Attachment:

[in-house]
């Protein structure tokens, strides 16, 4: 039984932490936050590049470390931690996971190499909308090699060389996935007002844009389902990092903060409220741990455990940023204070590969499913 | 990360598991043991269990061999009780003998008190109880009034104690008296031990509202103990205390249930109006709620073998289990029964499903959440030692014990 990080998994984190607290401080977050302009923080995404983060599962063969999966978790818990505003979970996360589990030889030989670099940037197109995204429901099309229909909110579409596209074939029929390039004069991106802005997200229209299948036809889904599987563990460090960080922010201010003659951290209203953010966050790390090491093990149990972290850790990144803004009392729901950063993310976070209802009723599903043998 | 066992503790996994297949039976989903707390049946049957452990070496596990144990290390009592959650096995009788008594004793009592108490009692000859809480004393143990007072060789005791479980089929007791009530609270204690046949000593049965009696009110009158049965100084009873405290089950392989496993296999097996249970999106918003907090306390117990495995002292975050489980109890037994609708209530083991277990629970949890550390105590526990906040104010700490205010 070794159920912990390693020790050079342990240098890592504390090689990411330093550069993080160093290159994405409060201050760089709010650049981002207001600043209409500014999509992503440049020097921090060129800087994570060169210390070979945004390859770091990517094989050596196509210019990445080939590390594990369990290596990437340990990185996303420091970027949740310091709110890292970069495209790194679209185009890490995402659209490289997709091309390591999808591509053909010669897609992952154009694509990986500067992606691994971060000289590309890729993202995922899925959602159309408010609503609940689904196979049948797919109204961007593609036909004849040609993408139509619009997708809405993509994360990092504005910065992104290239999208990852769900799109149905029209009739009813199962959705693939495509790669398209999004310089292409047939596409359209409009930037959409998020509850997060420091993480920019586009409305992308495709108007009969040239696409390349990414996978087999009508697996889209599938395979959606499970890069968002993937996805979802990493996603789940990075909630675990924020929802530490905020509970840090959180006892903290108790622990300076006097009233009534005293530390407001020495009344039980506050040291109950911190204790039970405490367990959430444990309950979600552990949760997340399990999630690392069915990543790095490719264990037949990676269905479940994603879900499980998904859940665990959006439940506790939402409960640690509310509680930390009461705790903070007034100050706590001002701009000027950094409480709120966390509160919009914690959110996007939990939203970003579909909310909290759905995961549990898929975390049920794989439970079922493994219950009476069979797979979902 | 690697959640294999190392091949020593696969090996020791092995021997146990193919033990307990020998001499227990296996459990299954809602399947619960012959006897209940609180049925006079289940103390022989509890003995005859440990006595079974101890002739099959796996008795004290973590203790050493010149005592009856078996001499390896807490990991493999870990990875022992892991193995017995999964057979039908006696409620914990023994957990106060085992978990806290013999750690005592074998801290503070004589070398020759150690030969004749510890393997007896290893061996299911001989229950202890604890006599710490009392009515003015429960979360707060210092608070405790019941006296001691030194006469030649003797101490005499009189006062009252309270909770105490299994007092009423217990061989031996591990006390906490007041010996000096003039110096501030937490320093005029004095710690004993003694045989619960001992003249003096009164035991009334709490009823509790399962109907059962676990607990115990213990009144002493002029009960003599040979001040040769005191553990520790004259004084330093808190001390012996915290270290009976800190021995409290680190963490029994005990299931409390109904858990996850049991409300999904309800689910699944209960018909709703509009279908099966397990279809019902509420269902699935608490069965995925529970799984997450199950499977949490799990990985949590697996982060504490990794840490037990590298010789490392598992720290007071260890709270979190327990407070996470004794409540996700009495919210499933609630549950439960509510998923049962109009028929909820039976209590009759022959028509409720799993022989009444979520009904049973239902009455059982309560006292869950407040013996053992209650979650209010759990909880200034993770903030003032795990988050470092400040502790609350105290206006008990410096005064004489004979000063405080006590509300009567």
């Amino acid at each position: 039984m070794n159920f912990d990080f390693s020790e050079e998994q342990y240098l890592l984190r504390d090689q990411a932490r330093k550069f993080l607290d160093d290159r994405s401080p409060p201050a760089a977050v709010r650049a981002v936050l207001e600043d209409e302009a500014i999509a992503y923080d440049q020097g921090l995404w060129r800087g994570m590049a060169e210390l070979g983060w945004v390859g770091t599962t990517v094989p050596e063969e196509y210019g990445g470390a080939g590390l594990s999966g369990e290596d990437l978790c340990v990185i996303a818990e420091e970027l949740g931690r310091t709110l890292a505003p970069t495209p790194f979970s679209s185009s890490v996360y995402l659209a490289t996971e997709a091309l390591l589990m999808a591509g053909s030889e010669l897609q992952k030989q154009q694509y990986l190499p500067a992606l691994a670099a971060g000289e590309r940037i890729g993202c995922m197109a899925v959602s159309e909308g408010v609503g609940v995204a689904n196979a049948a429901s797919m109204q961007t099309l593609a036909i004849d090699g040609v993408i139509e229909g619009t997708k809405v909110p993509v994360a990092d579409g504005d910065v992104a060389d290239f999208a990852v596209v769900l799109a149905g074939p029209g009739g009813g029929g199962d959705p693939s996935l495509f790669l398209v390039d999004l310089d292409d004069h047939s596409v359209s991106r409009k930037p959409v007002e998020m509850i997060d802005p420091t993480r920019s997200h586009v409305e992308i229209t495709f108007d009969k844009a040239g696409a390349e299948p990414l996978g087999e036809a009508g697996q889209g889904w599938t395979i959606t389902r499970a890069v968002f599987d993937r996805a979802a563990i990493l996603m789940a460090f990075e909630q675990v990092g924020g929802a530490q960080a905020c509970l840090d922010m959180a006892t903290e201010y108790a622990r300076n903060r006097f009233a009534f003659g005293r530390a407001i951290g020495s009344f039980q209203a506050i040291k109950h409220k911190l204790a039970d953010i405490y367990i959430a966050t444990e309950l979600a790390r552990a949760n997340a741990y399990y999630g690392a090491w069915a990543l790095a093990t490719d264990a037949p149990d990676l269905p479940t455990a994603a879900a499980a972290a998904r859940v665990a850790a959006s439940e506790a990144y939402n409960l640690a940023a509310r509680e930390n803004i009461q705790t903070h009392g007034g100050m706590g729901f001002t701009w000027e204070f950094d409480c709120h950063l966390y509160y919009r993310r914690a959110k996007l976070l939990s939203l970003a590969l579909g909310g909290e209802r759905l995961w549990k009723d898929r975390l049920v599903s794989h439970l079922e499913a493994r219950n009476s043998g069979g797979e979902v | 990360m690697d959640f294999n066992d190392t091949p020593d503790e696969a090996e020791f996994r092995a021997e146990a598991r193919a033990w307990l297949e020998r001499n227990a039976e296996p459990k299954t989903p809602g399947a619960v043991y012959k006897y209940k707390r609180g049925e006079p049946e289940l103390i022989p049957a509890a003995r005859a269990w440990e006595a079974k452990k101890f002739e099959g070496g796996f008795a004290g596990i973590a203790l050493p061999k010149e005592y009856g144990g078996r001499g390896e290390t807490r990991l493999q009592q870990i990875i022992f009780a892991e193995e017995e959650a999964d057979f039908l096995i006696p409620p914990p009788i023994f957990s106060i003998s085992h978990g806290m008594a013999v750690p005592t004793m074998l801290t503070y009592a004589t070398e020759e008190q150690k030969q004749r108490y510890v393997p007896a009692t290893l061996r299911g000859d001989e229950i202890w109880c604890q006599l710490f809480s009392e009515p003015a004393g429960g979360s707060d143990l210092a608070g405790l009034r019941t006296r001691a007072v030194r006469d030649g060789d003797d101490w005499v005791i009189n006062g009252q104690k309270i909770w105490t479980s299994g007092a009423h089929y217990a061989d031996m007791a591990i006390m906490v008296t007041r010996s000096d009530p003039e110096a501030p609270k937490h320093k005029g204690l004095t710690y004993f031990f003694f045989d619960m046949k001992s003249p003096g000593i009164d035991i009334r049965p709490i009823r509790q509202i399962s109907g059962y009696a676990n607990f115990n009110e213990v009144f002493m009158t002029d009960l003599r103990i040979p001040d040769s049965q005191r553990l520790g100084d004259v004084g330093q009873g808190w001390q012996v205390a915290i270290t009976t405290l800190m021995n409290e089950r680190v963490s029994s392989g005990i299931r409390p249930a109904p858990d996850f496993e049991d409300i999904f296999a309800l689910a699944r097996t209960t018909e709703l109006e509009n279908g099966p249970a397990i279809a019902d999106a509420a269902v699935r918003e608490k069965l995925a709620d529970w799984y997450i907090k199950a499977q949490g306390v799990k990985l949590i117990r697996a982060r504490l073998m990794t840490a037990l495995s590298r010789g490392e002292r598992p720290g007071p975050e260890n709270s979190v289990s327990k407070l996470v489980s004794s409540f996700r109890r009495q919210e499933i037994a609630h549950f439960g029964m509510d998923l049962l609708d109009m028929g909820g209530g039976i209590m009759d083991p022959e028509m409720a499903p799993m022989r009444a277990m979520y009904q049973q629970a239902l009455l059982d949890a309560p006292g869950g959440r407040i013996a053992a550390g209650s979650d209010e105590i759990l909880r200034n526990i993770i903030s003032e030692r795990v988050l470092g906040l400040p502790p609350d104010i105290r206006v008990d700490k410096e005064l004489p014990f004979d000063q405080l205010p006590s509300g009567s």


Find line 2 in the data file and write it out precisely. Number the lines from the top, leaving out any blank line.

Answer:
């Protein structure tokens, strides 16, 4: 039984932490936050590049470390931690996971190499909308090699060389996935007002844009389902990092903060409220741990455990940023204070590969499913 | 990360598991043991269990061999009780003998008190109880009034104690008296031990509202103990205390249930109006709620073998289990029964499903959440030692014990 990080998994984190607290401080977050302009923080995404983060599962063969999966978790818990505003979970996360589990030889030989670099940037197109995204429901099309229909909110579409596209074939029929390039004069991106802005997200229209299948036809889904599987563990460090960080922010201010003659951290209203953010966050790390090491093990149990972290850790990144803004009392729901950063993310976070209802009723599903043998 | 066992503790996994297949039976989903707390049946049957452990070496596990144990290390009592959650096995009788008594004793009592108490009692000859809480004393143990007072060789005791479980089929007791009530609270204690046949000593049965009696009110009158049965100084009873405290089950392989496993296999097996249970999106918003907090306390117990495995002292975050489980109890037994609708209530083991277990629970949890550390105590526990906040104010700490205010 070794159920912990390693020790050079342990240098890592504390090689990411330093550069993080160093290159994405409060201050760089709010650049981002207001600043209409500014999509992503440049020097921090060129800087994570060169210390070979945004390859770091990517094989050596196509210019990445080939590390594990369990290596990437340990990185996303420091970027949740310091709110890292970069495209790194679209185009890490995402659209490289997709091309390591999808591509053909010669897609992952154009694509990986500067992606691994971060000289590309890729993202995922899925959602159309408010609503609940689904196979049948797919109204961007593609036909004849040609993408139509619009997708809405993509994360990092504005910065992104290239999208990852769900799109149905029209009739009813199962959705693939495509790669398209999004310089292409047939596409359209409009930037959409998020509850997060420091993480920019586009409305992308495709108007009969040239696409390349990414996978087999009508697996889209599938395979959606499970890069968002993937996805979802990493996603789940990075909630675990924020929802530490905020509970840090959180006892903290108790622990300076006097009233009534005293530390407001020495009344039980506050040291109950911190204790039970405490367990959430444990309950979600552990949760997340399990999630690392069915990543790095490719264990037949990676269905479940994603879900499980998904859940665990959006439940506790939402409960640690509310509680930390009461705790903070007034100050706590001002701009000027950094409480709120966390509160919009914690959110996007939990939203970003579909909310909290759905995961549990898929975390049920794989439970079922493994219950009476069979797979979902 | 690697959640294999190392091949020593696969090996020791092995021997146990193919033990307990020998001499227990296996459990299954809602399947619960012959006897209940609180049925006079289940103390022989509890003995005859440990006595079974101890002739099959796996008795004290973590203790050493010149005592009856078996001499390896807490990991493999870990990875022992892991193995017995999964057979039908006696409620914990023994957990106060085992978990806290013999750690005592074998801290503070004589070398020759150690030969004749510890393997007896290893061996299911001989229950202890604890006599710490009392009515003015429960979360707060210092608070405790019941006296001691030194006469030649003797101490005499009189006062009252309270909770105490299994007092009423217990061989031996591990006390906490007041010996000096003039110096501030937490320093005029004095710690004993003694045989619960001992003249003096009164035991009334709490009823509790399962109907059962676990607990115990213990009144002493002029009960003599040979001040040769005191553990520790004259004084330093808190001390012996915290270290009976800190021995409290680190963490029994005990299931409390109904858990996850049991409300999904309800689910699944209960018909709703509009279908099966397990279809019902509420269902699935608490069965995925529970799984997450199950499977949490799990990985949590697996982060504490990794840490037990590298010789490392598992720290007071260890709270979190327990407070996470004794409540996700009495919210499933609630549950439960509510998923049962109009028929909820039976209590009759022959028509409720799993022989009444979520009904049973239902009455059982309560006292869950407040013996053992209650979650209010759990909880200034993770903030003032795990988050470092400040502790609350105290206006008990410096005064004489004979000063405080006590509300009567």